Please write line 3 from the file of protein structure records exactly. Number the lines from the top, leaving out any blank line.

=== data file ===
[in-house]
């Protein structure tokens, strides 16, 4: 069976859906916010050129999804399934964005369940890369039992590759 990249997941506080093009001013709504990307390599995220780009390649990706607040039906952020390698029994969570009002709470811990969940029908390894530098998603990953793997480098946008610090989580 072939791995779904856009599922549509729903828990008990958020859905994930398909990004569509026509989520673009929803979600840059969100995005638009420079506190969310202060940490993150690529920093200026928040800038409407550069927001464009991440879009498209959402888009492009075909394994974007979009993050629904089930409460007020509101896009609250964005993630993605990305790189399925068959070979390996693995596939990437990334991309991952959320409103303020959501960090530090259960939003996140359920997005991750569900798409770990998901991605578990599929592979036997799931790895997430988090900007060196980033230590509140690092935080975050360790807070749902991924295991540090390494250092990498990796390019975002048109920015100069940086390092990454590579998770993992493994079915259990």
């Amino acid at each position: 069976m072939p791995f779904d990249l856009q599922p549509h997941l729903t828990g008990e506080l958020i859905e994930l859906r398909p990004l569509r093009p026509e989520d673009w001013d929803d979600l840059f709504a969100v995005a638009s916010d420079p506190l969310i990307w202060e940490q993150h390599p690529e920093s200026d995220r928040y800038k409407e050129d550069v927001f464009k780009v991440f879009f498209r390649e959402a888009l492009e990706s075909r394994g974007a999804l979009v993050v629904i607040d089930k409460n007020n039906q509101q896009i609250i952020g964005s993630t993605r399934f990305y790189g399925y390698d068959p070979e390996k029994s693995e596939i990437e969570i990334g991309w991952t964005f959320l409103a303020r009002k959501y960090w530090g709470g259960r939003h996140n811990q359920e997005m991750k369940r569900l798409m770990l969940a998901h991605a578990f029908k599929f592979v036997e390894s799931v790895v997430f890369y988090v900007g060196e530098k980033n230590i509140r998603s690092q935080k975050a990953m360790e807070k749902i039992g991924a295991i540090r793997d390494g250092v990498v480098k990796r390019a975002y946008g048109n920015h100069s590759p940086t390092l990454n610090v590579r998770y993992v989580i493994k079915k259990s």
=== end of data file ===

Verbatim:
């Amino acid at each position: 069976m072939p791995f779904d990249l856009q599922p549509h997941l729903t828990g008990e506080l958020i859905e994930l859906r398909p990004l569509r093009p026509e989520d673009w001013d929803d979600l840059f709504a969100v995005a638009s916010d420079p506190l969310i990307w202060e940490q993150h390599p690529e920093s200026d995220r928040y800038k409407e050129d550069v927001f464009k780009v991440f879009f498209r390649e959402a888009l492009e990706s075909r394994g974007a999804l979009v993050v629904i607040d089930k409460n007020n039906q509101q896009i609250i952020g964005s993630t993605r399934f990305y790189g399925y390698d068959p070979e390996k029994s693995e596939i990437e969570i990334g991309w991952t964005f959320l409103a303020r009002k959501y960090w530090g709470g259960r939003h996140n811990q359920e997005m991750k369940r569900l798409m770990l969940a998901h991605a578990f029908k599929f592979v036997e390894s799931v790895v997430f890369y988090v900007g060196e530098k980033n230590i509140r998603s690092q935080k975050a990953m360790e807070k749902i039992g991924a295991i540090r793997d390494g250092v990498v480098k990796r390019a975002y946008g048109n920015h100069s590759p940086t390092l990454n610090v590579r998770y993992v989580i493994k079915k259990s």